NOV. 8, 2018 I COULD HAVE PREDICTED THIS
In case you haven't noticed, the forecast in my previous post has become inoperative. The much-hyped midterm elections were not particularly chaotic. Never mind.
Instead, we've returned to our usual chaos emerging in particular from the White House and also from the nation's 300,000,000 firearms.
So last night, a man walks into a bar with a handgun. Twelve dead in Thousand Oaks. Someone else shoots up a parked car in Youngstown, killing a man and woman and their baby. Three dead in Ohio.
NOV. 6, 2018 CHADS WILL HANG, FINGERS WILL POINT
Remember 18 years ago, when a very important election was followed by five weeks of controversy before a winner could be declared? This time we have many close contests nationwide, and frenzied partisans will not hesitate to file lawsuits.
Mark Evanier predicts today will be the messiest Election Day in the history of Election Days, and not just because of heavy turnouts. We'll hear about voter intimidation and malfunctioning machines and provisional ballots and challenged outcomes.
You may be eager for this all to be over on Tuesday night before you get to bed but it probably won't be over on Tuesday night. We may all go beddy-bye with many cliffhangers still dangling out there and people charging fraud over votes their side seems to be losing. In some cases, they may even be right.
Awaiting tonight's television coverage of the Presidential election returns, I naturally think about TV graphics, because that's my vocation. In particular, I consider the representation of the electoral vote on a national map. As analysts declare one candidate or the other the winner in a particular state, that state is filled in with the appropriate color.
At first the colors were arbitrary. Red and blue were obvious choices, so that the map would bear the colors of the flag, but which party should be red and which should be blue? I recall in the not-too-distant past that NBC did it one way and CBS the other.
But around the turn of the century, somehow the opposite coloration became the rule.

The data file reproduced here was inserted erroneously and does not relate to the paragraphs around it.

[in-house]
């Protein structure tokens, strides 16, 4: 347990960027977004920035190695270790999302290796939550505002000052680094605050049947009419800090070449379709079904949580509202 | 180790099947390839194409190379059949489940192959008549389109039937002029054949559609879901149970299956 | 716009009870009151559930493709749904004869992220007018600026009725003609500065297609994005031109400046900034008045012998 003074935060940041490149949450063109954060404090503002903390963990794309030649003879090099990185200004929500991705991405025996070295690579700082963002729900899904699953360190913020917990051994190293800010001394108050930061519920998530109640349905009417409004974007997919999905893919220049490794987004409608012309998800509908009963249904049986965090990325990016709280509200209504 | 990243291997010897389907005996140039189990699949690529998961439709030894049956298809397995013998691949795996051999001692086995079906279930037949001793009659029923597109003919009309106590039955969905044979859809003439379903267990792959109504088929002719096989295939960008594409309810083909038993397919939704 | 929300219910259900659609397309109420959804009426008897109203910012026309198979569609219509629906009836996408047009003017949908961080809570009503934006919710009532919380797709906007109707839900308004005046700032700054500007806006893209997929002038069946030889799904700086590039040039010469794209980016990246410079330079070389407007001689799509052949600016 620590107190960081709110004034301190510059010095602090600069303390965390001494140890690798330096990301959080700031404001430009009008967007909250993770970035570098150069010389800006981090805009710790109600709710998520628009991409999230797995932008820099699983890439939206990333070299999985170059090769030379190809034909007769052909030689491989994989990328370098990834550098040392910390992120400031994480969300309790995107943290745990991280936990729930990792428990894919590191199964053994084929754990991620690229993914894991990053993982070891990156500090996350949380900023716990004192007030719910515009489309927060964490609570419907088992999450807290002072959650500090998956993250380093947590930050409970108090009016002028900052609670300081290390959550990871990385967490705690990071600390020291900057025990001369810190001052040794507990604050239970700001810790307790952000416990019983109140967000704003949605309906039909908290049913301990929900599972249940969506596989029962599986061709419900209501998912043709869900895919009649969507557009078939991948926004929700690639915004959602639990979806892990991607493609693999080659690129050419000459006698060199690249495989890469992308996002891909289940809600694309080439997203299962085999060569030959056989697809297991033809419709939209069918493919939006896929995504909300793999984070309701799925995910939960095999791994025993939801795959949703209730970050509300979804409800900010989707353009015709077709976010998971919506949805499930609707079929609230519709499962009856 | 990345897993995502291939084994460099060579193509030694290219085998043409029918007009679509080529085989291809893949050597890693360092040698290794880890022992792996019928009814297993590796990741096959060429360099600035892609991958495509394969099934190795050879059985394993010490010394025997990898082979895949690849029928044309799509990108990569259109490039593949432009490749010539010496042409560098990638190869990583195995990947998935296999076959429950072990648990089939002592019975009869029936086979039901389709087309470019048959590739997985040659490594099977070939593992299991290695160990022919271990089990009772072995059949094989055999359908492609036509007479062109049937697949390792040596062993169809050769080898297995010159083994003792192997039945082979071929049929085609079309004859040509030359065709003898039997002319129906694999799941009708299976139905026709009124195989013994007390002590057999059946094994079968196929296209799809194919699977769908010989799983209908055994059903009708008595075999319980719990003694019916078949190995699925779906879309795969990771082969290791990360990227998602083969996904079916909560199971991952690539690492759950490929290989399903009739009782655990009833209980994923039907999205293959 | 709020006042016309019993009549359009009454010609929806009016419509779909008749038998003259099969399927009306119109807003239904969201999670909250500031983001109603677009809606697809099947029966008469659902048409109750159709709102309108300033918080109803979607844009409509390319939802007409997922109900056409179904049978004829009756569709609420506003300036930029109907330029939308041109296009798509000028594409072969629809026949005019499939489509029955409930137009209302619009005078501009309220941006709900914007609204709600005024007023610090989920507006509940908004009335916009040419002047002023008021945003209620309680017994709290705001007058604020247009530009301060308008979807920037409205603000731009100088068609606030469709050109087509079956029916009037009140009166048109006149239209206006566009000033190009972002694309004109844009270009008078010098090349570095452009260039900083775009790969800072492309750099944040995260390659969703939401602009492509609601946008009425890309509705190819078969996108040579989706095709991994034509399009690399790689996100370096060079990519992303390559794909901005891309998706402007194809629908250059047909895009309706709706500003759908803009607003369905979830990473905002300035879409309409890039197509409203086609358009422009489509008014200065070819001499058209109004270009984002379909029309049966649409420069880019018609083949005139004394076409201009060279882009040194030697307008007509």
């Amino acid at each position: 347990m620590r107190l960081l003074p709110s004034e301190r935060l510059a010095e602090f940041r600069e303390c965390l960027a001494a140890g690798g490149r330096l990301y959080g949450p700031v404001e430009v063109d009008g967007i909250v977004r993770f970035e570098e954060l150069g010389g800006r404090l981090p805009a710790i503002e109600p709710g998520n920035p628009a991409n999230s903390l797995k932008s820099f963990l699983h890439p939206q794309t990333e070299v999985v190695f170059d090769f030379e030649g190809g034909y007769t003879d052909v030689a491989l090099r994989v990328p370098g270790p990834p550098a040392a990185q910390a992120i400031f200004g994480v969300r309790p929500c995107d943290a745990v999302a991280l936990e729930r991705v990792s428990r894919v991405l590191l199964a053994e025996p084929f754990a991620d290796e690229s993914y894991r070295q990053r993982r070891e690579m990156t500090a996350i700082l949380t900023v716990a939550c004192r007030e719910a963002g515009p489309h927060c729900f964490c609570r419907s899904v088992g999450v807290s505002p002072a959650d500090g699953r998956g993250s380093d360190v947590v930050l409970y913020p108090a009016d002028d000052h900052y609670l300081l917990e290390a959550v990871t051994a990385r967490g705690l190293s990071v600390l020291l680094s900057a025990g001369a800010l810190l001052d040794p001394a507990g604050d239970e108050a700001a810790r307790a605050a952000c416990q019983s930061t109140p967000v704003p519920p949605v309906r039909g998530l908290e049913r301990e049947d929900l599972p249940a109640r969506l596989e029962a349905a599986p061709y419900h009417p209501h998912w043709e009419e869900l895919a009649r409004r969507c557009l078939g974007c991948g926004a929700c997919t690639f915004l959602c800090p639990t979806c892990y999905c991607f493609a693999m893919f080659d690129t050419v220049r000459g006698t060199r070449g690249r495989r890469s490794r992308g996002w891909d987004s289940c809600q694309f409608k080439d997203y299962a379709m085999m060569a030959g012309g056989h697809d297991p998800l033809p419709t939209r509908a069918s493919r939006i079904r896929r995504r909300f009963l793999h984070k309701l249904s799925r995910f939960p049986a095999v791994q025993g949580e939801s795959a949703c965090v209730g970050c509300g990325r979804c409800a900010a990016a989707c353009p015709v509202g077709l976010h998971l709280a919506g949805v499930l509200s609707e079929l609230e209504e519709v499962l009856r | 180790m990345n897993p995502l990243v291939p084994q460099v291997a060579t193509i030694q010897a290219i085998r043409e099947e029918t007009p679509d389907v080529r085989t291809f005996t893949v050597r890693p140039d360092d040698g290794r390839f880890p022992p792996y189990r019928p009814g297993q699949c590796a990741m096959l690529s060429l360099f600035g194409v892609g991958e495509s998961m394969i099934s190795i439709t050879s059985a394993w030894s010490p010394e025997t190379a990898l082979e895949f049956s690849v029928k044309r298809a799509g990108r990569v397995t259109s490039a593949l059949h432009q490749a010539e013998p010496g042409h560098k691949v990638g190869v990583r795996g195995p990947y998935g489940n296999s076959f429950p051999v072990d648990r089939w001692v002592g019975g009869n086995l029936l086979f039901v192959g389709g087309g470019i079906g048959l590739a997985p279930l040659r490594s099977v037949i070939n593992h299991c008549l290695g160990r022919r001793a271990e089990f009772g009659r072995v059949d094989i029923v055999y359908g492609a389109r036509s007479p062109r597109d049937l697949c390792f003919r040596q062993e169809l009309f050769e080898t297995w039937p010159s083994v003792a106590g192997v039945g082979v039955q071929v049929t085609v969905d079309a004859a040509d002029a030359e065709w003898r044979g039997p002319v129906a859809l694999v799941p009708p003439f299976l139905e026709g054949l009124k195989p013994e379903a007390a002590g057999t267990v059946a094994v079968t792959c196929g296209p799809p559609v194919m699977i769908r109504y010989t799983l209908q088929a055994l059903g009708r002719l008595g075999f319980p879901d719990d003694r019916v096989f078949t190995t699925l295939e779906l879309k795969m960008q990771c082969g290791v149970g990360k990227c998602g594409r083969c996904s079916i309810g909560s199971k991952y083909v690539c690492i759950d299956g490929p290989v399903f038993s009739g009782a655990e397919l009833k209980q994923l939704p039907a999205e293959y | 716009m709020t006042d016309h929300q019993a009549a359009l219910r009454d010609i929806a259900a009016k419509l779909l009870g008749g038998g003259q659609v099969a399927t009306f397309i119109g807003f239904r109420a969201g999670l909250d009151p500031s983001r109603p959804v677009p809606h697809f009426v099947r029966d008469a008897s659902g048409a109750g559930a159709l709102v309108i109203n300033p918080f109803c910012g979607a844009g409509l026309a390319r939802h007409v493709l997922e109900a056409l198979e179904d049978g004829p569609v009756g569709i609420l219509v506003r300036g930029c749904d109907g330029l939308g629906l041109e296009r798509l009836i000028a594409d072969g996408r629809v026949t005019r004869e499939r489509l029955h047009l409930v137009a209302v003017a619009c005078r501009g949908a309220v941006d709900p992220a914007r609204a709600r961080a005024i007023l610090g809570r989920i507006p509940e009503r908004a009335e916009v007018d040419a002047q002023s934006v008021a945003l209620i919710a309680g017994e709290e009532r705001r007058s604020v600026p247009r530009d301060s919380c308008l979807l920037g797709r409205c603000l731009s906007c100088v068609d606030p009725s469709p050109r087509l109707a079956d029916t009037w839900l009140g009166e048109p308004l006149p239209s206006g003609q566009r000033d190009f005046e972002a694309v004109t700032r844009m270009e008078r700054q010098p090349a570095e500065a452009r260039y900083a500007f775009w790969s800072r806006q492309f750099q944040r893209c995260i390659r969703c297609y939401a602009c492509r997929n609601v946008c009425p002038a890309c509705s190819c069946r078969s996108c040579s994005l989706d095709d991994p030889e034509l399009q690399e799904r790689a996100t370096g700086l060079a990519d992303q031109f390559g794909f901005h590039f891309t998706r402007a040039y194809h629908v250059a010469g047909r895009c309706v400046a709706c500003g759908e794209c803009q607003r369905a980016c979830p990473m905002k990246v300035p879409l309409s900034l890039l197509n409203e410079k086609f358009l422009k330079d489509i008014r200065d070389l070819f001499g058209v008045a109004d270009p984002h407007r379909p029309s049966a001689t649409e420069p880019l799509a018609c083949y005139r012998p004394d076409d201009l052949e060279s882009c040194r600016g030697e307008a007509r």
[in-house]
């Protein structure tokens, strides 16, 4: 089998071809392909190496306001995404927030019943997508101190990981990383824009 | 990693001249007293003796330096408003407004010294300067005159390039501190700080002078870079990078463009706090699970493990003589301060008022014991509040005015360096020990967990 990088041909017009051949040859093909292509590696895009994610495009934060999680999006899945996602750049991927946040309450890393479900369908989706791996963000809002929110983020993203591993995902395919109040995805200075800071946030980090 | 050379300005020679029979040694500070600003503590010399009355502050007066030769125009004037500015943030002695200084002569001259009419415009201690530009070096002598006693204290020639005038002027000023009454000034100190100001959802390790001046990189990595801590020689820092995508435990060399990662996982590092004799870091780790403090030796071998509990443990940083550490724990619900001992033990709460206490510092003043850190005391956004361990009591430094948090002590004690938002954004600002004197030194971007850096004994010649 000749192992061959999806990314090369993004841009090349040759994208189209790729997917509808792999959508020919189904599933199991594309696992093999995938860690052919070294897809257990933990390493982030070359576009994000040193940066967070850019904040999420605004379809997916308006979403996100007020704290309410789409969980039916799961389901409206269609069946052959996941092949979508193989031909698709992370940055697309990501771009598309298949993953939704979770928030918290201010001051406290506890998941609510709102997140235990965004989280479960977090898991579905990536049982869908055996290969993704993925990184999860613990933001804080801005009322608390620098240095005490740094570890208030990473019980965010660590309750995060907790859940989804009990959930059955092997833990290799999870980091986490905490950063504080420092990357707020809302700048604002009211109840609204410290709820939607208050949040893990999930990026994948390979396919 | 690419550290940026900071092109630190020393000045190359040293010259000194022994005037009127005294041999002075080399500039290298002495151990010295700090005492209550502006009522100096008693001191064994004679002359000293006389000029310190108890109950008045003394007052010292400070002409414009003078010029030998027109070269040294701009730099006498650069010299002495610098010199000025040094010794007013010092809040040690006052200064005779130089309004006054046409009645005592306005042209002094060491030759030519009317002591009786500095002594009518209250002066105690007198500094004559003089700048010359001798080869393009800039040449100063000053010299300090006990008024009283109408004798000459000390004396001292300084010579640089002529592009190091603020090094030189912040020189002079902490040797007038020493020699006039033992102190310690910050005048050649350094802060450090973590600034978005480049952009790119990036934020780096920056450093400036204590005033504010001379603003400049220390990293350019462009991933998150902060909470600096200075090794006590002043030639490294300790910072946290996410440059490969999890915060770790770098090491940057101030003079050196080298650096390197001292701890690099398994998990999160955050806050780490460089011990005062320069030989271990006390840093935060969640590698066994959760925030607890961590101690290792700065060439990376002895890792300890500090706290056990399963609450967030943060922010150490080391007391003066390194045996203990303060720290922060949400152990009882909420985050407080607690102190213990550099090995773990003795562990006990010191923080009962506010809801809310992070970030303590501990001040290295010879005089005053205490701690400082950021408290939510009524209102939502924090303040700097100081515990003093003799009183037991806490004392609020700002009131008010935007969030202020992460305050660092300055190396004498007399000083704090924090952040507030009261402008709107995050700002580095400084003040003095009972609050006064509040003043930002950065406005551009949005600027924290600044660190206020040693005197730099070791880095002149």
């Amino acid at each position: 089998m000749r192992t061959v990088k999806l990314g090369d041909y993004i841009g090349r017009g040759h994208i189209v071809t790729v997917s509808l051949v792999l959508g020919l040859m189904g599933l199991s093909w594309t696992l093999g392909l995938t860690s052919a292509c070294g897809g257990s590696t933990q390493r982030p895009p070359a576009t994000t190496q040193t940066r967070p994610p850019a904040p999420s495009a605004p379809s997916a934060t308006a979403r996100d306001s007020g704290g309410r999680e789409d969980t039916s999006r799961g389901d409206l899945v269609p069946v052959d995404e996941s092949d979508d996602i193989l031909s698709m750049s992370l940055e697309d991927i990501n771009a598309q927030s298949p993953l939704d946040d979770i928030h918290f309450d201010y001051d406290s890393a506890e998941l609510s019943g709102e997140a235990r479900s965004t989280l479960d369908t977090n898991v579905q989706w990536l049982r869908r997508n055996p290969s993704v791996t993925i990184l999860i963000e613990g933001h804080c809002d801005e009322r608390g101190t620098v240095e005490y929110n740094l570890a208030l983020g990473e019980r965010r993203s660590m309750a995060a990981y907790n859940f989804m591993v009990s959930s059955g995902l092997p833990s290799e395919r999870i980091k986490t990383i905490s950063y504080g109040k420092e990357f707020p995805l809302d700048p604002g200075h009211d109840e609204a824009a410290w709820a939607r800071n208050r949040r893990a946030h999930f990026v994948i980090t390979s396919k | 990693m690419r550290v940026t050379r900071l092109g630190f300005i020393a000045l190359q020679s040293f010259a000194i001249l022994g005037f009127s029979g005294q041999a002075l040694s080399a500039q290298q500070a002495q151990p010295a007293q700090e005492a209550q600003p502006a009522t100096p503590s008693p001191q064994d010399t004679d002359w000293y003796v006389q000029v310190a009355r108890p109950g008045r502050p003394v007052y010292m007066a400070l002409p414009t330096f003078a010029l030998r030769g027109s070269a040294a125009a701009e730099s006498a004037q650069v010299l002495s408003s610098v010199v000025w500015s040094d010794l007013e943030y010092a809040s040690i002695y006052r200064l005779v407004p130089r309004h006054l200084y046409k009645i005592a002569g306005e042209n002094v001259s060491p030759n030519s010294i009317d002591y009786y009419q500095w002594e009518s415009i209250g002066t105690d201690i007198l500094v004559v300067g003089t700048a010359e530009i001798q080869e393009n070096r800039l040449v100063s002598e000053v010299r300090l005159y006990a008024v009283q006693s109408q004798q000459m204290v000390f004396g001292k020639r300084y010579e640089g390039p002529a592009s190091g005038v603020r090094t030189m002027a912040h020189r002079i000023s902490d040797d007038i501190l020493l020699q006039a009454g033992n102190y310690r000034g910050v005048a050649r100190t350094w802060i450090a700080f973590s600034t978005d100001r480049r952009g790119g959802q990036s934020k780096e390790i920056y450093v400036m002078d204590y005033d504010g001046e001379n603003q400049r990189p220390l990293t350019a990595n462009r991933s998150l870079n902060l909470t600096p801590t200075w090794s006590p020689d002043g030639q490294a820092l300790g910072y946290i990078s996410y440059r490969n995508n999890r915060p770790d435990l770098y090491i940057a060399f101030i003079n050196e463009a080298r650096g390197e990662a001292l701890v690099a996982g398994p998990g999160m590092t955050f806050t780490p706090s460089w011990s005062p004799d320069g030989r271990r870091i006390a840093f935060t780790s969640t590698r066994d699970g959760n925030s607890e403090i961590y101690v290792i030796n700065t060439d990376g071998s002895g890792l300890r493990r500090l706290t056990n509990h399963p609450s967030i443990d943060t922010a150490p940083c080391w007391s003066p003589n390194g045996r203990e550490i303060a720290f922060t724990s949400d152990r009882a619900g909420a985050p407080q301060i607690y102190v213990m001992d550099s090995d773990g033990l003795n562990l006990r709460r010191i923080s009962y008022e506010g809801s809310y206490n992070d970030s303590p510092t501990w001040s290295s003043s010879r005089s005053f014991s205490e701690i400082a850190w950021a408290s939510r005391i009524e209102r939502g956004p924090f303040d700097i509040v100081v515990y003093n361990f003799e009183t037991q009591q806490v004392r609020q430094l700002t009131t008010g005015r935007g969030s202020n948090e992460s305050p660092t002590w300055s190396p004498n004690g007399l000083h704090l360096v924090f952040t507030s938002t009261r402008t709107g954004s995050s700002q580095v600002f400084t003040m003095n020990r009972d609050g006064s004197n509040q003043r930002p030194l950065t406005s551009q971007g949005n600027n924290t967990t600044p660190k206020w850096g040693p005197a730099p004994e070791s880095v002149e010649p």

Where's the logic now? There is none, except for the fact that Republican and red both begin with the letter R, and the fact that after the 1960s (when Lyndon Johnson came out for civil rights and Richard Nixon adopted a "Southern strategy") the red-meat-lovin' rednecks began voting for the GOP.
However, I'm glad that we've agreed on a single color scheme, even if it's not the one I would have chosen. Standardization allows us to use the terms "red state" and "blue state" as an unambiguous political shorthand.
And we can hope that tomorrow all the rancor of the long campaign will begin to fade away and we can once again join in singing the praises of these united States, e pluribus unum, neither white nor black, neither red nor blue but "O beautiful ... for purple ...."
"CNX Gas profit soars by 115 percent," read the headline last week. I suspect many will consider this another example of an energy company making obscene profits while the rest of us have to pay high prices and cope with a recession.
However, we have to be careful when comparing year-to-year profits on a percentage basis. In some cases, this statistic could be misleading.
Suppose that Sam's Store had a bad year in 2007, barely breaking even. Sam's revenue was $100,000, but his expenses were $99,985, so his profit was a measly 15 dollars. "Well," said Sam, "I guess I'll cancel that annual ad in the high school football program. That'll save me 60 bucks."
Nothing else changes, and in 2008, Sam has another $100,000 in revenue. But his expenses are now only $99,925, so his profit is 75 dollars. That's up 400% from the year before! Better slap a windfall profits tax on Sam.
NOV. 1, 2018 I WANT TO SAY KADDISH